Sikh shooter’s stepmother: Army changed a ‘lovely, gentle child’
The stepmother of a man who died after allegedly killing seven at a Sikh temple in Wisconsin says that Wade Michael Page was a “lovely, gentle child” who was never the same after leaving the U.S. Army.
“The last time I saw Wade was at Christmas time and he was very happy with the military at that point [in 2001],” Laura Wade told ABC News in an interview that aired on Tuesday. “Now I greatly question that direction. I don’t know if the military was good for him. I don’t know. I wish I had some answers. And we’re not going to have answers because he’s dead.”
On Monday, Fox News reported that Page enlisted with the Army in 1992 and had a “less than honorable” discharge in 1998.
Page served with the psychological operations unit at Fort Bliss, Texas in 1994 and later with the psychological operations unit at Fort Bragg, N.C. Before leaving the service, he had reportedly been demoted from sergeant to specialist.
Records obtained by The New York Times indicated that he had never been deployed overseas. But neighbors said that Page had claimed he joined the service after the terrorist attacks of Sept. 11 2001 and he often talked about combat.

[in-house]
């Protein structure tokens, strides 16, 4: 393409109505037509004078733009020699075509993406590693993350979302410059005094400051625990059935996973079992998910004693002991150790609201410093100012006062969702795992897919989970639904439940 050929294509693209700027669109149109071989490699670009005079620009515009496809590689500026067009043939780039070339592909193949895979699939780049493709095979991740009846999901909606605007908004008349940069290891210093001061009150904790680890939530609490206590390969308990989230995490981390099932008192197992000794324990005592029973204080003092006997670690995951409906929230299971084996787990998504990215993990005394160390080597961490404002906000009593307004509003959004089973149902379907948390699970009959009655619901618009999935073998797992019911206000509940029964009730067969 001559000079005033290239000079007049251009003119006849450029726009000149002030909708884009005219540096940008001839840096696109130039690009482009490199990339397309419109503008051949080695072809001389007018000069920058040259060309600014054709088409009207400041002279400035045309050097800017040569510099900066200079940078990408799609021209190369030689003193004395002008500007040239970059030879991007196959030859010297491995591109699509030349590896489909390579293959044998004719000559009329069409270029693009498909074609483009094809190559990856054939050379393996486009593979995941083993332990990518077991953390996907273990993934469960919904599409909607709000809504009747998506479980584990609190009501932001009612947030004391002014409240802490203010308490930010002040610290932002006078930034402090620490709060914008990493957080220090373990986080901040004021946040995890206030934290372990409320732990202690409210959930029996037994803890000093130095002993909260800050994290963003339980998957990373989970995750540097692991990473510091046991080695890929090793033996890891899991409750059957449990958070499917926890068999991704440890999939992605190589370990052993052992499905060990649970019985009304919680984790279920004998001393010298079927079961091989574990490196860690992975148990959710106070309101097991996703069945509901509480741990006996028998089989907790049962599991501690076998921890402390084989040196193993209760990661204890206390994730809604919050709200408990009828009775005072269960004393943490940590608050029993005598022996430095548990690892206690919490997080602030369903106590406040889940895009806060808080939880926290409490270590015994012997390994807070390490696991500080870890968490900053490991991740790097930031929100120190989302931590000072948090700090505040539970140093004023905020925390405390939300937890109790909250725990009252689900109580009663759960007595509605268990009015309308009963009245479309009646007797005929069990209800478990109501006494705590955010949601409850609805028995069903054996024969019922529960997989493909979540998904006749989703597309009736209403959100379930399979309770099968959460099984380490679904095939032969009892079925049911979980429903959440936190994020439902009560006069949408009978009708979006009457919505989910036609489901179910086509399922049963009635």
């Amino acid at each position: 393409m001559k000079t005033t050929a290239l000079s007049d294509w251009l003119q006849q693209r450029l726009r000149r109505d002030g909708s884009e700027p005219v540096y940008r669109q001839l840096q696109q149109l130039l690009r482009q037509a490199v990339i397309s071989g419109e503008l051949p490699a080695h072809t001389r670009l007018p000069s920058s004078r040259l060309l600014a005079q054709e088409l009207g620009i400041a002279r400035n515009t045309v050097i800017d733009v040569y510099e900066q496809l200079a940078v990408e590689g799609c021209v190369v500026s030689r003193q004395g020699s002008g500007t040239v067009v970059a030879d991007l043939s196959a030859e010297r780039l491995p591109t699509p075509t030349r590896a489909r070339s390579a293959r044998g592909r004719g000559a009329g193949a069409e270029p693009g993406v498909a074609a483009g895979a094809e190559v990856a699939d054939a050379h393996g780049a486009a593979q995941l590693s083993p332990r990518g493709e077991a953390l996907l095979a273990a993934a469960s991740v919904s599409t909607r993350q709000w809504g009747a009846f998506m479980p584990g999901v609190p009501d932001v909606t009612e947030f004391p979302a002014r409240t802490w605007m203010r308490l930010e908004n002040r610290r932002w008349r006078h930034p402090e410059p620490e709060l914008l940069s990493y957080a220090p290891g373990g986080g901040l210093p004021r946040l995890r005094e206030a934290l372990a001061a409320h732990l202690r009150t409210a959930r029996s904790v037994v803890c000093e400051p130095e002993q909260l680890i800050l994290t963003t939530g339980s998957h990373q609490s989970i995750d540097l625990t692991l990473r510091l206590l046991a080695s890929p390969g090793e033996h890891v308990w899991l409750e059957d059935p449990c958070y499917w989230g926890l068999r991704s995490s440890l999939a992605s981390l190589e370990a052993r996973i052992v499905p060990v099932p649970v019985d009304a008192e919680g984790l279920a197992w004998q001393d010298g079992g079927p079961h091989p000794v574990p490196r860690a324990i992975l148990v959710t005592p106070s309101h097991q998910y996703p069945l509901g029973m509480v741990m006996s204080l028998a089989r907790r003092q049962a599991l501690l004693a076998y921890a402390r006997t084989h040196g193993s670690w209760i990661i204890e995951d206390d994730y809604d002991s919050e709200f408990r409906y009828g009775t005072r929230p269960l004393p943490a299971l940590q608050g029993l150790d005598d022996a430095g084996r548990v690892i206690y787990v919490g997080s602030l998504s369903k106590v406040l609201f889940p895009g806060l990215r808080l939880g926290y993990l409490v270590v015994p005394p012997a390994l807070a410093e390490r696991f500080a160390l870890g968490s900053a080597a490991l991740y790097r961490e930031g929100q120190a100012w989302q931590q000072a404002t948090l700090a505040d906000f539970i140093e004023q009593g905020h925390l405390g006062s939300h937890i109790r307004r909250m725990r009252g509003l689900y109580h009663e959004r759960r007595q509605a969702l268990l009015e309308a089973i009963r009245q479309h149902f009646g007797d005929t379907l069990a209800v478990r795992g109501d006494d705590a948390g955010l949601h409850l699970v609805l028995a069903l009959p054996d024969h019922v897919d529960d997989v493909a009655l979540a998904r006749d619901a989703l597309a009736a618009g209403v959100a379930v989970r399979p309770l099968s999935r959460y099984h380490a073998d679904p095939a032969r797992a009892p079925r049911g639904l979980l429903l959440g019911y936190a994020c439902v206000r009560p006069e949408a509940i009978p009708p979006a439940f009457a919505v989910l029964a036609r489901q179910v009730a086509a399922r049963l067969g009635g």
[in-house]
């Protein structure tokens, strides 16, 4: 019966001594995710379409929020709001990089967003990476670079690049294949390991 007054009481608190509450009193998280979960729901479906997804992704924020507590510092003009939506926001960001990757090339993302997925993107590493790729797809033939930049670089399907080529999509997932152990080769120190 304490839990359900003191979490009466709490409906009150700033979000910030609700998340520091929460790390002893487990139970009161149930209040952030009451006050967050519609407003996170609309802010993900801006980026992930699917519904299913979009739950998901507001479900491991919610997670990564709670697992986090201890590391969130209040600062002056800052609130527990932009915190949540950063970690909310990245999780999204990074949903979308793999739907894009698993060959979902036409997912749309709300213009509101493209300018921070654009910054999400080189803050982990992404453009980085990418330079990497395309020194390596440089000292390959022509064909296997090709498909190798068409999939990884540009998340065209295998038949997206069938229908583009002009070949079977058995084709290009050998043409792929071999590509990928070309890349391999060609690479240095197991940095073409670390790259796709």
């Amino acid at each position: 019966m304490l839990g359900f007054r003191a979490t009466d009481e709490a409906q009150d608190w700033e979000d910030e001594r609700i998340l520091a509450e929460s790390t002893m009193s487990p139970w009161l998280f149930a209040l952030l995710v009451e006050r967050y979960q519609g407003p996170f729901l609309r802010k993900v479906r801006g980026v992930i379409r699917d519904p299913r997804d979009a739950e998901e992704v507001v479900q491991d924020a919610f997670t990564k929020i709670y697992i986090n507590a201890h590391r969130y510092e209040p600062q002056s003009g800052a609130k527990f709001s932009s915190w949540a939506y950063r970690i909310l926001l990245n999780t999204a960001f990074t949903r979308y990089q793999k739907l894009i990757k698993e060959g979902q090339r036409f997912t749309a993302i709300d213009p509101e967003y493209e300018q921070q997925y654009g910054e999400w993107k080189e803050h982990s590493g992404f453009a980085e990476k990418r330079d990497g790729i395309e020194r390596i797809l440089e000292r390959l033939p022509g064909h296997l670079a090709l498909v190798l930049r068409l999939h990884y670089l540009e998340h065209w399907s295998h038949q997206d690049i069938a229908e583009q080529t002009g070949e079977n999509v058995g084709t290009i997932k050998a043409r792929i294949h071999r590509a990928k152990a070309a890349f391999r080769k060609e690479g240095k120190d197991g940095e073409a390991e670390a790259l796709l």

“He said, ‘You go there, and one minute you’re with your buddies and the next minute you’re dead,’” one neighbor recalled.
In her interview with ABC News, Laura Wade remembered her stepson as a “lovely, gentle child.”
“I can’t imagine what could have gone through his mind for him to do something like this, or anyone to do something like this,” she explained. “You can’t be functioning normally obviously. But we’ll never know why.”
For a number of years after leaving the military, the Southern Poverty Law Center (SPLC) had been tracking page Page and identified him as a neo-Nazi who led a racist white-power band.
SPLC’s Heidi Beirich told the Journal Sentinel that there was “no question” that the suspect was part of the white supremacist movement and had attended “hate events” around the country.
Watch this video from ABC News, broadcast Aug. 7, 2012.